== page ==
Dex Delivers – Guide to making a good movie

posted by on 31st May 2007, at 9:51pm

Yeah, it’s me again. What are you gonna do? Apparently we came up short this month and they had to get another article in because we lost some time due to the incident with the ice giant and the large barrel of gnome firelighter. So here comes me to save the day with another well-thought of and completely true guide to whatever I feel everyone needs to know about.

Today, I’m talking about movies. Yes, I know what they are. Everyone makes them. I’m not saying they’re any good or anything, I’m just saying that the internet … yes, I know about THAT too … is probably composed of 92.7% bad movies. That’s 20 trilobites of utterly WASTED space that could’ve been used for works of art, several years of slaving away at story-writing, and perhaps even the occasional political cartoon. But NOOOO. It HAS to be minute-long videos done and made in less then 30 seconds and pasted just to help others to get ‘blam points’ on Newgrounds. I guess all ‘blam points’ do is show everyone how much you know ‘suck’.

Anyways, I’m here to do you all a favor and tell you all just how to make a good video in a way that will seem like it is God who is giving you advice. Your prayers have all been answered, mortal beings!



Ok. Just like writing a story, it’s essential for a movie to have an annoyingly catchy title that you’ll never forget unless you have a gym teacher bash your head in with a 80 pound barbell. Of course, there’s a chance they’ll die from it, so they’re running risks here. If there’s not the risk-taking type, then you’ll have them.

Again, make the title cheesy. Have the words rhyme (Phone Alone), be extremely short (The Bar), or be so basic that no one would really suspect the movie is all about something so simple. Base it off of something that appears for 5 minutes in the movie and plays almost no vital role to the entire movie. That way, you can have whatever you want going on despite what the title advertises. It’s usually false, anyways, so there’s no need to be straightforward with it.

In the intro of the movie, you want to devote the entire introduction to introducing the characters. If not, the makers of the movie. This is probably the only chance you’ll get to make yourselves public, because chances are the viewer will without reason reconsider his / her life and close the movie just as it begins. The least you can do is embed your characters into their minds.



If you ever want your movie public, your characters must be able to become part of one’s life. Either make them colorful and happy-looking, like a doll specially made for teaching a 3-year old colors, or really dark, gloomy, and otherwise wicked cool,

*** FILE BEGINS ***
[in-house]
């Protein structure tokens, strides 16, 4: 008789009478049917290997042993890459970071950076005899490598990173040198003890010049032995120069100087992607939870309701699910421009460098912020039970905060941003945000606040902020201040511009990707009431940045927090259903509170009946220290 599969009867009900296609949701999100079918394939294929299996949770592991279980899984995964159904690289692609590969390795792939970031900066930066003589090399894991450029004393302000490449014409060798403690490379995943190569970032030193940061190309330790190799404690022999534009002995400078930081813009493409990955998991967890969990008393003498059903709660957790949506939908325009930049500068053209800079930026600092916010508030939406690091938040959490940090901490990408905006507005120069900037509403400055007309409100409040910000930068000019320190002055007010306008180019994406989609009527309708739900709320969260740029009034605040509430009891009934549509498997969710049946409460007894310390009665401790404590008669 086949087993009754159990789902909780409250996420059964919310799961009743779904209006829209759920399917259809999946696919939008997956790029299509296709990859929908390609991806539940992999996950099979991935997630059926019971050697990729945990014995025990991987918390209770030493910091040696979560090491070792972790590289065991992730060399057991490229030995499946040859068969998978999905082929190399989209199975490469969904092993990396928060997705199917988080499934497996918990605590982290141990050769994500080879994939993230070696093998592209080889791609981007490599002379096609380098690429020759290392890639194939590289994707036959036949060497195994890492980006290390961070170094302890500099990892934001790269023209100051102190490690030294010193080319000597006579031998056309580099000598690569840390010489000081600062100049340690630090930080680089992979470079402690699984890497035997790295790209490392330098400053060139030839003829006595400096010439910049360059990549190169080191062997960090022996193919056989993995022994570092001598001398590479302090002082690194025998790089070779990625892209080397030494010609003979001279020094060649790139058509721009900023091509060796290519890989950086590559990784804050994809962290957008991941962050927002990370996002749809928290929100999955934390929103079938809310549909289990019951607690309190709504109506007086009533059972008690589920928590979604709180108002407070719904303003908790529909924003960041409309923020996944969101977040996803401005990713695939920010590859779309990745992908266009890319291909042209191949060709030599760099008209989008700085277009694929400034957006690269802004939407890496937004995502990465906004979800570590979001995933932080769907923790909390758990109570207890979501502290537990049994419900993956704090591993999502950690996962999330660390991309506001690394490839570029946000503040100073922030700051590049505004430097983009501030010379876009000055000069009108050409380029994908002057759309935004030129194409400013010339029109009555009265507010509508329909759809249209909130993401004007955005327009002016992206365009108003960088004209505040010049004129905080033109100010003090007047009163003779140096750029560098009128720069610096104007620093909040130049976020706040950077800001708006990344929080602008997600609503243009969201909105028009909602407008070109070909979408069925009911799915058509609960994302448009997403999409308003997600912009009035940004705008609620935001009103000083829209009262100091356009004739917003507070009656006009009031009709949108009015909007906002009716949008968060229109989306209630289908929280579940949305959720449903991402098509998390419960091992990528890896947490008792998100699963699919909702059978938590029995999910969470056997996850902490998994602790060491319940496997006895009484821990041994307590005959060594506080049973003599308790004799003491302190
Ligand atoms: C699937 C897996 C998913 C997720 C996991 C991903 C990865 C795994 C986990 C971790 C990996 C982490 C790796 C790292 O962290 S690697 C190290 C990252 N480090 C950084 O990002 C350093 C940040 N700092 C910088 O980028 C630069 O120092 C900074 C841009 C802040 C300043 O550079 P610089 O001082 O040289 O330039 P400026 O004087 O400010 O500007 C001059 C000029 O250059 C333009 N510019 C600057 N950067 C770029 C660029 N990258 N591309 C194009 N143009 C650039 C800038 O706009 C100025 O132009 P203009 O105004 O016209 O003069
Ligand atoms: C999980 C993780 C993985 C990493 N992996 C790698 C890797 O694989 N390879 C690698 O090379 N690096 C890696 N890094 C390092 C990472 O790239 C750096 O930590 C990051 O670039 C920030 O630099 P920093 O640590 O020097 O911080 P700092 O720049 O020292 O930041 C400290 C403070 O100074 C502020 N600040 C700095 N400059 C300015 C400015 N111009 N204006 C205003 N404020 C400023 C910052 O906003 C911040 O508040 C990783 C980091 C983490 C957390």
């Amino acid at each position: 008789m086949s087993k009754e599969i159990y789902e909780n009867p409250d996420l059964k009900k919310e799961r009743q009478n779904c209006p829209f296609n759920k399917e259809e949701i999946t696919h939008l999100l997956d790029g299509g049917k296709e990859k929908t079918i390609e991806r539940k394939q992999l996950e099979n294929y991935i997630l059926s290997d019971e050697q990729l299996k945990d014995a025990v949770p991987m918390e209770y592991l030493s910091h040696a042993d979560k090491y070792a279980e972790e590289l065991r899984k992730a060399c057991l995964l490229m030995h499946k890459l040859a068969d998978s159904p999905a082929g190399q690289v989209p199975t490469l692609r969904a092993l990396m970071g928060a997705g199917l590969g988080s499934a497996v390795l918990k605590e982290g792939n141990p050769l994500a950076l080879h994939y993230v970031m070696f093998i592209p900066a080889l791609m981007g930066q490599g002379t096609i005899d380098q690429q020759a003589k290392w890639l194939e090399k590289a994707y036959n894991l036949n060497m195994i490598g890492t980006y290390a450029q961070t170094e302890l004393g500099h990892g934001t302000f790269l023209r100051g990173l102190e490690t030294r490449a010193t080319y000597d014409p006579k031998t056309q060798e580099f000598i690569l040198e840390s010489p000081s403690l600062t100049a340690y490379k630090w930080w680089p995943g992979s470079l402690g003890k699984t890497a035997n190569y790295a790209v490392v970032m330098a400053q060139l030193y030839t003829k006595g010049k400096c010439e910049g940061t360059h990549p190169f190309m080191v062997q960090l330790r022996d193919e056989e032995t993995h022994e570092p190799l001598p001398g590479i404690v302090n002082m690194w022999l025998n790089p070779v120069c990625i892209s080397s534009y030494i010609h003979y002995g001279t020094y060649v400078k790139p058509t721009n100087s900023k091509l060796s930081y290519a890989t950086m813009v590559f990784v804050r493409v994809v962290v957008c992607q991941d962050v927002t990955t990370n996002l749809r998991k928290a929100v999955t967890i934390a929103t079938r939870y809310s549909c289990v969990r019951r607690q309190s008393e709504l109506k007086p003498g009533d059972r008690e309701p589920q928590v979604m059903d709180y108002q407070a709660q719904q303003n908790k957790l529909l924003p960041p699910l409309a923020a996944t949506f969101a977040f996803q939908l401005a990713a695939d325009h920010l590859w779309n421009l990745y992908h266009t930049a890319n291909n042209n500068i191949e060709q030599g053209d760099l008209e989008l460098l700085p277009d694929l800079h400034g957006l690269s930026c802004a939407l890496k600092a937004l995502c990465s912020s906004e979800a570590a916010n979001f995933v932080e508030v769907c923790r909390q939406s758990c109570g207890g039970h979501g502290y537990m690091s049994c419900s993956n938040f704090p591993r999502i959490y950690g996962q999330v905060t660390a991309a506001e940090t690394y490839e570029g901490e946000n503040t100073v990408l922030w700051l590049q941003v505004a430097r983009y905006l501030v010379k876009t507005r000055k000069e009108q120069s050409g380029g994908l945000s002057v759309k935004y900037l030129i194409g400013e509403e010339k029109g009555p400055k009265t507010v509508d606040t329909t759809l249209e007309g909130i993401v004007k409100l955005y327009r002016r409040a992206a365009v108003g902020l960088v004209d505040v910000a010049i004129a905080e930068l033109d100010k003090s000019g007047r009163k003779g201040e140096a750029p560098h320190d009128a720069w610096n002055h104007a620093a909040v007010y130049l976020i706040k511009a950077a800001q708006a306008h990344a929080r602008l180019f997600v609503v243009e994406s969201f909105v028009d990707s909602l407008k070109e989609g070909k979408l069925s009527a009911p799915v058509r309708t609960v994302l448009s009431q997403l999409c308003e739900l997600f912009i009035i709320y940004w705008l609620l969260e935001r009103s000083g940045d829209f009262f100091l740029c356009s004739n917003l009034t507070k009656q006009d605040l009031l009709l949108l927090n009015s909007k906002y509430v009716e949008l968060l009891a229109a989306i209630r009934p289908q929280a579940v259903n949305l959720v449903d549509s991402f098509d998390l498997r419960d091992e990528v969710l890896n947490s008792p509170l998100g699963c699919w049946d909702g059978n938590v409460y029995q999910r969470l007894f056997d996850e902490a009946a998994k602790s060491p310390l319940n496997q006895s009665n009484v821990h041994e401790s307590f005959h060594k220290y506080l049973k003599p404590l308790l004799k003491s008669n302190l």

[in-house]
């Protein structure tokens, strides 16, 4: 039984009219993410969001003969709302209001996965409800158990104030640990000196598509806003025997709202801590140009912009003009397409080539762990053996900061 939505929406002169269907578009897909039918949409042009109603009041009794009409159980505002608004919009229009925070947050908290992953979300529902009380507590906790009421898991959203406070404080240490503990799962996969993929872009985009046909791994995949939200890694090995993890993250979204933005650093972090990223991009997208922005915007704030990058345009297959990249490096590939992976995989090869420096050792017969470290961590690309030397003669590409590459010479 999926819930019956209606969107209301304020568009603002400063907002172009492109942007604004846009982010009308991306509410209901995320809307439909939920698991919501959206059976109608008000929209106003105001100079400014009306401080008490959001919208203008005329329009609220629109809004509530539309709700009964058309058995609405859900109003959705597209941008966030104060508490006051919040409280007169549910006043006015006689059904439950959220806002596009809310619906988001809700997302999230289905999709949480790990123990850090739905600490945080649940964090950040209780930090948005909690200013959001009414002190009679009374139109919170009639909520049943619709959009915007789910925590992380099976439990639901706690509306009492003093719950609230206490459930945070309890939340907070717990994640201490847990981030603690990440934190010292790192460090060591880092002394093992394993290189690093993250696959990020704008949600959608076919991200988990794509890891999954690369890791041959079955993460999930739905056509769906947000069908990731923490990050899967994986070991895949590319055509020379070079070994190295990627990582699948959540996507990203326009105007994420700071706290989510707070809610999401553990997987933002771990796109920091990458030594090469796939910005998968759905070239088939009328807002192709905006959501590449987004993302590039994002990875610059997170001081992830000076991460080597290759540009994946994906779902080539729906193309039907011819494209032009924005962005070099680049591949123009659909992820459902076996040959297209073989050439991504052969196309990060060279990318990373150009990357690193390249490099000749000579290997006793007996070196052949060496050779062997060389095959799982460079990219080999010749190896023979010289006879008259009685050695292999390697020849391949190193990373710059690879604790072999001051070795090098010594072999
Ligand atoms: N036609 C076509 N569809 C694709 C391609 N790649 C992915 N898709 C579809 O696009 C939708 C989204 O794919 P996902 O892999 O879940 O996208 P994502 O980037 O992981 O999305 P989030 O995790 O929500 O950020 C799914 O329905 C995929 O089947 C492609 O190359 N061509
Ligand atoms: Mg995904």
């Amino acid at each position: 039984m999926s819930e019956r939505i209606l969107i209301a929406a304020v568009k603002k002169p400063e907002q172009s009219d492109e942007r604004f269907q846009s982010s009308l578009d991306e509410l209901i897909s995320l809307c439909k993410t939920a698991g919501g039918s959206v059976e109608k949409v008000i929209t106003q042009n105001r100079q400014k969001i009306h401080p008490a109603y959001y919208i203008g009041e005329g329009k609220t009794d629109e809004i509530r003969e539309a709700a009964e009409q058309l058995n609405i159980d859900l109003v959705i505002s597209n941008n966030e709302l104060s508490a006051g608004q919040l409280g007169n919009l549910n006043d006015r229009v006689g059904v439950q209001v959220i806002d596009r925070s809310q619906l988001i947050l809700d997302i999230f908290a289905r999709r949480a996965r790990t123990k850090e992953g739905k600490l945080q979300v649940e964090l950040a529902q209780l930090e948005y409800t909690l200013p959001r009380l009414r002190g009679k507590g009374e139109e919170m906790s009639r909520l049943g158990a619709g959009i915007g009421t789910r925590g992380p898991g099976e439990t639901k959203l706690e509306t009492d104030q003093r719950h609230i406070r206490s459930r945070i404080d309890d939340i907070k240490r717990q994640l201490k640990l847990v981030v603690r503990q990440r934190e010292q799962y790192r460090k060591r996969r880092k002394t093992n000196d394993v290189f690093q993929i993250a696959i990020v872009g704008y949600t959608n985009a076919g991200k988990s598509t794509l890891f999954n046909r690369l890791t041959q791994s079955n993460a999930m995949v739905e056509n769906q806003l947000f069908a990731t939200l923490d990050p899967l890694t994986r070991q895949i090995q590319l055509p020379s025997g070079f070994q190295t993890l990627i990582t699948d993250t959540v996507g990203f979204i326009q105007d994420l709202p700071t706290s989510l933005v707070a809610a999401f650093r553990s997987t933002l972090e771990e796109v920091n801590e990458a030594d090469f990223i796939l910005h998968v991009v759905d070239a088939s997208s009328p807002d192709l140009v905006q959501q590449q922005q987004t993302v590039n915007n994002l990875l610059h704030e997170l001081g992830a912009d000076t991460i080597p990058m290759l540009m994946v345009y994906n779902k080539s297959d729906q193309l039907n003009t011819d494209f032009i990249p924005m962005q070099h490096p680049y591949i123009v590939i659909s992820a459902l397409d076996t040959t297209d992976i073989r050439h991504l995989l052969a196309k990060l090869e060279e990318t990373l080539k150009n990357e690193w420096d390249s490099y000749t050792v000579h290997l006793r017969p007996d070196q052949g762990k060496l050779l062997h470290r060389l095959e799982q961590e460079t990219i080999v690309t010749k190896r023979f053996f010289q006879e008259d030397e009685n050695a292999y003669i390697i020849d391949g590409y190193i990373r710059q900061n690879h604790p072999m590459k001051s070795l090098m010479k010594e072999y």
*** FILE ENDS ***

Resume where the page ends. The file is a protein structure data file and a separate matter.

Your happy characters must have a happy, high-pitched voice that uses words no bigger then 5 letters. No slang, no shortcuts, no outside references to anything irrelevant to the plot that’s laid down before them. Either they talk properly or they make lots of weird alien sounds with or without subtitles. Have them talk about what exactly is going on, even if the viewer can see it easily. Lastly, have the characters express every single thing they’re feeling. If they’re happy, say that they are happy, and maybe throw in a cheesy and practically impossible simile to describe just how happy they are (I’m as happy as the sun on a clear day).

Now, with your cool guys, you want to do just the opposite. Deep, emotionless voices that you hardly hear because the characters either rarely talk (unless to other people, using sentences around 3 words long) or don’t talk at all. They must also be perfect at everything except the final fight, in which they totally suck and hardly put any effort into anything except recovering, to which they pull out newfound strength and then perform at 500% capability even though they got the ever-loving tar beaten out of them.

Of course, there are always sidekicks. The happy-guy sidekick is at the same level as the happy hero, but the perfect silent guy always has a sidekick that they never listen to that they always wind up having to risk their own lives to save. Either way, they’re either really dumb and clumsy OR better then the hero in every way, but at the same time the hero looks more superior.

The villains must match the characters. Wimpy sidekicks or sidekicks smarter and cooler then them. Really happy and colorful and accepts defeat easily or really mysterious and tough and must be killed if you’re ever going to end the movie or series.

Everyone else – damsels, bystanders, people who die without benefit to anyone … those kinds of people. They’re either colorful or they’re not. Emotionless, wandering, self-centered individuals. Makes it almost worth it to kill them off, because you know that there’s an endless supply of them.

Lastly, if you have a narrator in the movie (god-forbid), you don’t see his face. You only hear his voice. Make him old and depressed, no matter what kind of movie it is.



Start a movie by killing a bunch of people by special effects, then have the hero kill a bunch of “other” people and “save the day” while creating 10 million dollars worth of damage while doing so. This should happen in city scenes or obscure locations like haunted country-houses and whatnot. In fact, you don’t even have to kill them. Just send them flying by explosion, catapult, whatever. As far as humanity knows, they like watching people fly all over the screen.